Steven L. Peck, a BYU professor of biology, has lent his expertise in understanding insect movement to help shape a UN-sanctioned eradication effort of the tsetse fly -- a creature that passes the fatal African sleeping sickness to humans, domestic animals, and wildlife. Results of the effort appear in the Proceedings of the National Academy of Sciences.
US State Department, Joint Food and Agriculture Organization of the United Nations, International Atomic Energy Agency, Department of Technical Cooperation, Directorate of Veterinary Services of Senegal, Institut Senegalais de Recerches Agricoles

Contact: Todd Hollingshead
Brigham Young University

Public Release: 16-Jul-2014
Anti-tank missile detector joins the fight against malaria
State-of-the-art military hardware could soon fight malaria, one of the most deadly diseases on the planet. Researchers at Monash University and the University of Melbourne have used an anti-tank Javelin missile detector, more commonly used in warfare to detect the enemy, in a new test to rapidly identify malaria parasites in blood.

Contact: Lucy Handford
Monash University

Public Release: 16-Jul-2014
Food Control
Preventing foodborne illness, naturally -- with cinnamon
Cinnamomum cassia oil was shown to be effective as a natural antibacterial agent against several strains of Shiga toxin-producing Escherichia coli, known to the US Centers for Disease Control and Prevention as 'non-O157 STEC'. The study results add to a body of knowledge that will help improve food safety and reduce or eliminate cases of food poisoning and related deaths.

Contact: Meijun Zhu
Washington State University

Public Release: 15-Jul-2014
New assay to spot fake malaria drugs could save thousands of lives
Chemists have created a new type of chemical test, or assay, that's inexpensive, simple, and can tell whether or not one of the primary drugs being used to treat malaria is genuine -- an enormous and deadly problem in the developing world. If widely used it could help save hundreds of thousands of lives.

Contact: Vincent Remcho
Oregon State University

Public Release: 15-Jul-2014
Nature Reviews Cardiology
Cardiac patients underserved globally due to lack of rehab programs: York University researcher
The article, Global availability of cardiac rehabilitation, published online at Nature Reviews Cardiology, indicates that while 68 per cent of high-income countries have cardiac rehabilitation, only 23 per cent of low-income and middle-income countries do, despite the fact that 80 per cent of deaths from heart disease occur in these countries.

Contact: Gloria Suhasini
416-736-2100 x22094
York University

Public Release: 15-Jul-2014
PLOS Medicine
Rollout strategy for diagnostic test in India may impact TB
Xpert MTB/RIF, a recently implemented tuberculosis (TB) test, has the potential to control the TB epidemic in India, but only if the current, narrow, implementation strategy is replaced by a more ambitious one that is better funded, also includes the private sector, and better referral networks are developed between public and private sectors, according to new research published in this week's PLOS Medicine.
Bill & Melinda Gates Foundation

Contact: Maya Sandler

Public Release: 14-Jul-2014
Emerging Infectious Diseases
Sierra Leone samples: Ebola evidence in West Africa in 2006
Analysis of clinical samples from suspected Lassa fever cases in Sierra Leone showed that about two-thirds of the patients had been exposed to other emerging diseases, and nearly nine percent tested positive for Ebola virus. The study, authored by USAMRIID and published in this month's edition of Emerging Infectious Diseases, demonstrates that Ebola virus has been circulating in the region since at least 2006 -- well before the current outbreak.
Armed Forces Health Surveillance Center, Global Emerging Infections Surveillance and Response System, US Department of Defense Cooperative Biological Engagement Program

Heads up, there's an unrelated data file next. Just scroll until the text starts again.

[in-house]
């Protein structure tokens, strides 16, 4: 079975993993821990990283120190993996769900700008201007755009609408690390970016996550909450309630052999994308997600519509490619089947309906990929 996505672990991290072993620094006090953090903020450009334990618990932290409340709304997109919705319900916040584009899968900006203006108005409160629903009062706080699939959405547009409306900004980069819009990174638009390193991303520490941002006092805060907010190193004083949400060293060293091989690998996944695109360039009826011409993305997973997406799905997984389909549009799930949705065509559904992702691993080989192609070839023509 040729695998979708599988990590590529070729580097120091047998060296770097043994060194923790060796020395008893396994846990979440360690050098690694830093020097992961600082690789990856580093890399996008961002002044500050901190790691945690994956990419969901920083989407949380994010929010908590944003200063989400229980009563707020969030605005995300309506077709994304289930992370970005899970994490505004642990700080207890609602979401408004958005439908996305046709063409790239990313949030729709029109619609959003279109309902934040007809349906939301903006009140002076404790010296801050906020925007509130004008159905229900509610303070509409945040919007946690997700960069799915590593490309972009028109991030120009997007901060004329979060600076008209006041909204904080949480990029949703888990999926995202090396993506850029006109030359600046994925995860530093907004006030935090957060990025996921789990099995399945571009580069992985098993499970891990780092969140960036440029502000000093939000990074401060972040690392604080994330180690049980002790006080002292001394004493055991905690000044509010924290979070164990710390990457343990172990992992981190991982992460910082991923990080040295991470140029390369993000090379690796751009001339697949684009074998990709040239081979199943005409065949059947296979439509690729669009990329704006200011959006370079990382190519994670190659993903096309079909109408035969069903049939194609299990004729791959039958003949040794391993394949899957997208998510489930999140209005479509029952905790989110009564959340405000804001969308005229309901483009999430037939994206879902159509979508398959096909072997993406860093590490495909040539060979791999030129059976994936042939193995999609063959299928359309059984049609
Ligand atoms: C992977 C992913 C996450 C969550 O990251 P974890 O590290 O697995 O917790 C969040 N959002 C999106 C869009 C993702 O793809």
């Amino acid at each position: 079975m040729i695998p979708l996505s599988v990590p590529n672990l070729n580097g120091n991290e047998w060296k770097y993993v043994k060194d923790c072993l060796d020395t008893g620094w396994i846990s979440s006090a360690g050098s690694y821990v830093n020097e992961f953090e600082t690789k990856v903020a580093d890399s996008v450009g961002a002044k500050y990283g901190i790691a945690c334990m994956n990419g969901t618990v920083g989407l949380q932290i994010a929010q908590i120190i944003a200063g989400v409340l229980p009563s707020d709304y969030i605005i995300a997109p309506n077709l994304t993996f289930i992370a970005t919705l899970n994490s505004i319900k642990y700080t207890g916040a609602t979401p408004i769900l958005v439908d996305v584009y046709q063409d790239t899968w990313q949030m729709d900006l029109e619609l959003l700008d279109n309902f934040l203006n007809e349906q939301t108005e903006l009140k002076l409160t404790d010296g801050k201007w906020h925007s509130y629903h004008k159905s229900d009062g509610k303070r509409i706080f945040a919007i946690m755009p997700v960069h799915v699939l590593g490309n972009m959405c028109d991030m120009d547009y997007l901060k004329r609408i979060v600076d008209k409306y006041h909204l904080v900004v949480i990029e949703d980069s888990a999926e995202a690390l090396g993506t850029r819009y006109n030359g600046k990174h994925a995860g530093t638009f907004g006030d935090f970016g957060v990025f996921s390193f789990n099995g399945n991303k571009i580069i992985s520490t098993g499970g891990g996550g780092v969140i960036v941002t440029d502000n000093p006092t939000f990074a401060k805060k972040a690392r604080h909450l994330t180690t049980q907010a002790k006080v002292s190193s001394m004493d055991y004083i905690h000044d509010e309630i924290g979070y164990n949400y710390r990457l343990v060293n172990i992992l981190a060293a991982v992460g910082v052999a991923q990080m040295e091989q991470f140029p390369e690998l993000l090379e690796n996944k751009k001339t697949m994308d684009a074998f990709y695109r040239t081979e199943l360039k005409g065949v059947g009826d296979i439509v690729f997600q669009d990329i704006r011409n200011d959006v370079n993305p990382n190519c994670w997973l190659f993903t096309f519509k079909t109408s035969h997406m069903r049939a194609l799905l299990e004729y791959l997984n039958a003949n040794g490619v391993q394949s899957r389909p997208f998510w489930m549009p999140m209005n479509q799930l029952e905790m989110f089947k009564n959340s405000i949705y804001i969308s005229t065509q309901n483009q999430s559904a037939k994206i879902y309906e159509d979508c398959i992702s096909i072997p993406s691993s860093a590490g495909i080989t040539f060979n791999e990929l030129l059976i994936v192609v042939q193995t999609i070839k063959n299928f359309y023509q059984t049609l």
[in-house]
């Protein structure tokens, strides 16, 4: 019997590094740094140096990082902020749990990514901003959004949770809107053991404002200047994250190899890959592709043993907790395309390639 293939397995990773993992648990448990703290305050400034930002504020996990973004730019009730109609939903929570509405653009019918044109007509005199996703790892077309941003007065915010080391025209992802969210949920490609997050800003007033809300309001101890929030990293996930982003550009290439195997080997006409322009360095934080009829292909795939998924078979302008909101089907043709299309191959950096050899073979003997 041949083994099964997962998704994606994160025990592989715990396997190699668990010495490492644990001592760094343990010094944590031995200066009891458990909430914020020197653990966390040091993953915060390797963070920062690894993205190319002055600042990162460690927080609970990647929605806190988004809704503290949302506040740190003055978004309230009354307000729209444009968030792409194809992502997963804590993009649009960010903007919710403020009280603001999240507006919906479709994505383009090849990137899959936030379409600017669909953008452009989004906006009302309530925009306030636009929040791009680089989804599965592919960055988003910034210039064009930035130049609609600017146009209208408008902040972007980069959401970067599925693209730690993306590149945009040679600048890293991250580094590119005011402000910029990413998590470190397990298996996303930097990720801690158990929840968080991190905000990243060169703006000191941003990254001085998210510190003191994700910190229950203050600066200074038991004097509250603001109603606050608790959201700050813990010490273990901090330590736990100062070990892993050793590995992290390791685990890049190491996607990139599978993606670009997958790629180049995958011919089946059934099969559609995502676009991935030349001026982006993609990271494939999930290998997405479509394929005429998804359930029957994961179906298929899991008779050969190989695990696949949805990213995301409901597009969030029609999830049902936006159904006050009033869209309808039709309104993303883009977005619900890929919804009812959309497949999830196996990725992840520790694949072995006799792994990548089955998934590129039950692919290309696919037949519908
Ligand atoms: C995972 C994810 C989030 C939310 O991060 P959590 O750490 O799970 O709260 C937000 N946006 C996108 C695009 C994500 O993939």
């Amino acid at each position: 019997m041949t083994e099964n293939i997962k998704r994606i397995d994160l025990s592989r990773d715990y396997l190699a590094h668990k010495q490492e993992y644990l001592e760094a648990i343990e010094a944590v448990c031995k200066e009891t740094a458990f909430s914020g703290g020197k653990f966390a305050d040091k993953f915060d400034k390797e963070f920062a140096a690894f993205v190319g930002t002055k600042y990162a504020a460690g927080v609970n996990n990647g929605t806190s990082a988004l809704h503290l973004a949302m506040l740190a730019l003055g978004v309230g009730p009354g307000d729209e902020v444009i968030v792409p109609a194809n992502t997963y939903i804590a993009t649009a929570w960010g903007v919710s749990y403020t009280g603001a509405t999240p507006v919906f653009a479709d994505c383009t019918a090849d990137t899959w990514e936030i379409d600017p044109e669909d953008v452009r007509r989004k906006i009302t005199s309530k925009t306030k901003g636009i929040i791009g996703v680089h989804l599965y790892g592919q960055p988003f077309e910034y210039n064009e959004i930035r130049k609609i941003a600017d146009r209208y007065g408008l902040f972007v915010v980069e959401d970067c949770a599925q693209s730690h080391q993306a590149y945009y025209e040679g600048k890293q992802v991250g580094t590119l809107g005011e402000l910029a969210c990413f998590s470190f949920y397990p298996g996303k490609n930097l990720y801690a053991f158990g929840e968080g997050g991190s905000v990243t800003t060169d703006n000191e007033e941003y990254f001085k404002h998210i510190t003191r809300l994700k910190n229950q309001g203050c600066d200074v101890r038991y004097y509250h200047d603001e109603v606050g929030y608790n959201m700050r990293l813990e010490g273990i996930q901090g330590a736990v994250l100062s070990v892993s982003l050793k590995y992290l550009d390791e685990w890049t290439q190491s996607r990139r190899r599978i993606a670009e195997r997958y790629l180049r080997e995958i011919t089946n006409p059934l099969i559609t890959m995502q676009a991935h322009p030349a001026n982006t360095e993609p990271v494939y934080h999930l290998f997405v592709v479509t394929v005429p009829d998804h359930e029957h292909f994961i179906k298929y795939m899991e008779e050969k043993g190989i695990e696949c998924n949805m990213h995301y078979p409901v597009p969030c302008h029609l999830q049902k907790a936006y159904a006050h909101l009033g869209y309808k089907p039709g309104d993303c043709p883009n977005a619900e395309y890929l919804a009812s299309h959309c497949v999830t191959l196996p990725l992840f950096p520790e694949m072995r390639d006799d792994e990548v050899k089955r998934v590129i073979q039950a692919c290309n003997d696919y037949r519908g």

Contact: Caree Vander Linden
US Army Medical Research Institute of Infectious Diseases

Public Release: 10-Jul-2014
The Lancet
Injected vaccine could help eradicate polio
Re-introducing a type of polio vaccine that fell out of favor in the 1960s could hasten eradication of the disease, according to new research.
Bill & Melinda Gates Foundation

Contact: Sam Wong
Imperial College London

Public Release: 9-Jul-2014
Cell Host & Microbe
The 'yin and yang' of malaria parasite development
'Herculean study' into malaria parasite development is completed -- bringing scientists closer to disrupting the life-cycle of this highly efficient parasite.
Medical Research Council

Contact: Lindsay Brooke
University of Nottingham

Public Release: 4-Jul-2014
64th Lindau Nobel Laureate Meeting
Conclusion of the Lindau Nobel Laureate meeting
The 64th Lindau Nobel Laureate Meeting has ended with a panel discussion entitled 'Science for the benefit of mankind' on Mainau Island, Germany, today. In the panel discussion it was repeatedly emphasised that basic research forms the essential basis for applied science and should therefore be supported equally as translational research.

Contact: Christian Schumacher
Lindau Nobel Laureate Meetings

Public Release: 4-Jul-2014
The Obstetrician & Gynaecologist
Effects of conflict on women's reproductive health need to be managed sensitively
Clinicians need to be sensitive and aware of the unique challenges of women's reproductive health needs in times of conflict, suggests a new review published today in The Obstetrician & Gynaecologist.

Contact: Nicole Weingartner

Public Release: 3-Jul-2014
Angewandte Chemie
Low-cost TB test means quicker, more reliable diagnosis for patients
A new test for tuberculosis developed at the Texas A&M Health Science Center could dramatically improve the speed and accuracy of diagnosis for one of the world's deadliest diseases, enabling health care providers to report results to patients within minutes, according to a study published this week in the journal Angewandte Chemie.
Wellcome Trust

Contact: Holly Lambert Shive
Texas A&M University Health Science Center

Public Release: 1-Jul-2014
PLOS Biology
New compound blocks 'gatekeeper' enzyme to kill malaria
Melbourne researchers are homing in on a new target for malaria treatment, after developing a compound that blocks the action of a key 'gatekeeper' enzyme essential for malaria parasite survival. The compound, called WEHI-916, is the first step toward a new class of antimalarial drugs that could cure and prevent malaria infections caused by all species of the parasite, including those resistant to existing drugs.

Contact: Alan Gill
Walter and Eliza Hall Institute

Showing releases 951-975 out of 1150.

<< < 34 | 35 | 36 | 37 | 38 | 39 | 40 | 41 | 42 | 43 > >>